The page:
We must look to Colombia, a country with an entirely different relationship to capitalism and to its Indigenous people, to see a successfully implemented example of this model. Tayrona National Park closes a few times a year for two-week periods when the Indigenous peoples of the Sierra Nevada de Santa Marta conduct ceremony and allow the ecosystem to recover.
In Bears Ears, that means the landscape shouldn’t be treated as a playground—with visitors engaged in harmful behavior, like climbing the arches—but rather with reverence, says Miijessepe-Wilson. According to her, the landscape deserves respect because it is your relative.
“How do you develop relationship with a place, let alone an individual plant or an individual rock, if you’re going there once a year or once a month?” Reo asks. “I think that those places, those plants, those rocks and waters, they want to be in relationship with us. And when we ignore the gifts they’re offering—we don’t pick the berries that they offer us every year—it’s like if you lived in a neighborhood and the neighbor never made eye contact, never said hi, never learned your name. After years and years and years, you might just give up.”
Under tribal leadership, national parks can become places where Indigenous people can fulfill those responsibilities, without the current red tape preventing Indigenous cultural practices. Currently, Reo’s son can’t go to parkland and undertake the four-day fast that’s traditionally part of an Ojibwe person’s transition from childhood to adulthood without requesting permission from the park service. In a park returned to the tribes, his right to do so would be guaranteed, as would other long-standing cultural practices like picking berries or hunting deer.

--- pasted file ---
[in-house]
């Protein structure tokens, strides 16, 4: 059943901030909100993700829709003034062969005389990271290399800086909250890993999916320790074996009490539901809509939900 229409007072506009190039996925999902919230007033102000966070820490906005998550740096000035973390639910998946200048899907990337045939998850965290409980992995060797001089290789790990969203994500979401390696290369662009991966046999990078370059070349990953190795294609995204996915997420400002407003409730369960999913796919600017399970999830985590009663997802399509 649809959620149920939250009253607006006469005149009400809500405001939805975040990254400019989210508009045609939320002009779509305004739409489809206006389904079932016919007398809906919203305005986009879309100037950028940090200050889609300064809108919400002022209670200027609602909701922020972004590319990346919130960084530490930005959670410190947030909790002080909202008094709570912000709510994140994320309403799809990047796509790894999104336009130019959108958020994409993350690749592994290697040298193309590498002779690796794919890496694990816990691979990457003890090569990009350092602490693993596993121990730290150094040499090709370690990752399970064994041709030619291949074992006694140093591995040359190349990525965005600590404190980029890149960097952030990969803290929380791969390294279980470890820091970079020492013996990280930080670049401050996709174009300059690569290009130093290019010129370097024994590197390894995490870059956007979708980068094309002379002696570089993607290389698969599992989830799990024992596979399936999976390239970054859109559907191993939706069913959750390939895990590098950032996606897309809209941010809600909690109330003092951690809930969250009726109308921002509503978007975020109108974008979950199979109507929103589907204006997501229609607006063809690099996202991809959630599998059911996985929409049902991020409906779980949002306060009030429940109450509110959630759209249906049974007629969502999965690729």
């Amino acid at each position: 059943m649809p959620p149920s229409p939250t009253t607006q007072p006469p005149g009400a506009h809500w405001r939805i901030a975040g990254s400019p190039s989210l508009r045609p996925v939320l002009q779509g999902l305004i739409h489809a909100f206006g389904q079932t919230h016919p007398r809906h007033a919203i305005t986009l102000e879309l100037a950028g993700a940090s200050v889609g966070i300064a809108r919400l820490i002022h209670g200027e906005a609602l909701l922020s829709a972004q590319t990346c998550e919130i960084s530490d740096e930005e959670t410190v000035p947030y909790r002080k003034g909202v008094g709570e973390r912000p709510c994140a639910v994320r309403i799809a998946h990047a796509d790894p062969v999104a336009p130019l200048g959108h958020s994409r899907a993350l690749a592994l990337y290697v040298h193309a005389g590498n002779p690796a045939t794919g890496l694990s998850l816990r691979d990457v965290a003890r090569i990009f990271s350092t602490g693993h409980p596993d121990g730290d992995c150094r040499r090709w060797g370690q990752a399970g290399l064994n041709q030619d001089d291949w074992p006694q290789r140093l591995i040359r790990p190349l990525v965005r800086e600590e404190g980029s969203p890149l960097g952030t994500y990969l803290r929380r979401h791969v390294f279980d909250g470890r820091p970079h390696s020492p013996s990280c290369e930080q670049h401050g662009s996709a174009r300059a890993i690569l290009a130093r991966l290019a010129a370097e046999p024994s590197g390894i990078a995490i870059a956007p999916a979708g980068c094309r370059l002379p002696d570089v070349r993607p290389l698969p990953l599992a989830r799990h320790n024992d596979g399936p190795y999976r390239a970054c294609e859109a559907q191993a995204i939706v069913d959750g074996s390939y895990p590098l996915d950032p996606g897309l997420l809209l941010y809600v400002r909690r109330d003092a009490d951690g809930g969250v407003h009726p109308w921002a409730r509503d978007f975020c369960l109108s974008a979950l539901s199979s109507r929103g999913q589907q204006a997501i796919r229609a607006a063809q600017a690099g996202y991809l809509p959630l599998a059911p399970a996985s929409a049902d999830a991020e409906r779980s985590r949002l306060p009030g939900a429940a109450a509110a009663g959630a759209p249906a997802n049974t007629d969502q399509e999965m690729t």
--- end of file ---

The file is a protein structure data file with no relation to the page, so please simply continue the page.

People could come to these places regularly and interact with them, returning to the sugar bush each year to make maple syrup; looking for deer; sitting, visiting, and talking around a campfire. It could be a place for people to learn about being good neighbors to the natural elements. Those land uses would benefit rather than degrade the landscape.
“We’re part of it,” says Michael Isham, director of the Great Lakes Indian Fish and Wildlife Commission and member of the Lac Courte Oreilles Tribe. Isham works with government agencies on co-stewardship agreements, which give a greater voice to tribes regarding management of and relationship with public lands. “We each have responsibilities within the relationships we have,” he says.
Implementing this Indigenous vision wouldn’t make the country’s national parks unrecognizable to those who frequent them today. Even its current staff, with valuable knowledge about how the parks operate, could be invited to “stay, but differently,” Reo says. The changes would give the original inhabitants a place to “fully be themselves,” immersed in ceremony, where Indigenous languages and cultures can thrive.
“Looking ahead, I think about those places being happier, our people being involved in their happiness,” Reo says.
Removing Native people from the places they cared for inflicted tragedy and pain. At Sleeping Bear Dunes, the mother’s wait is eternal. But ending the national parks could restore relationships and end the long wait for relatives to come home.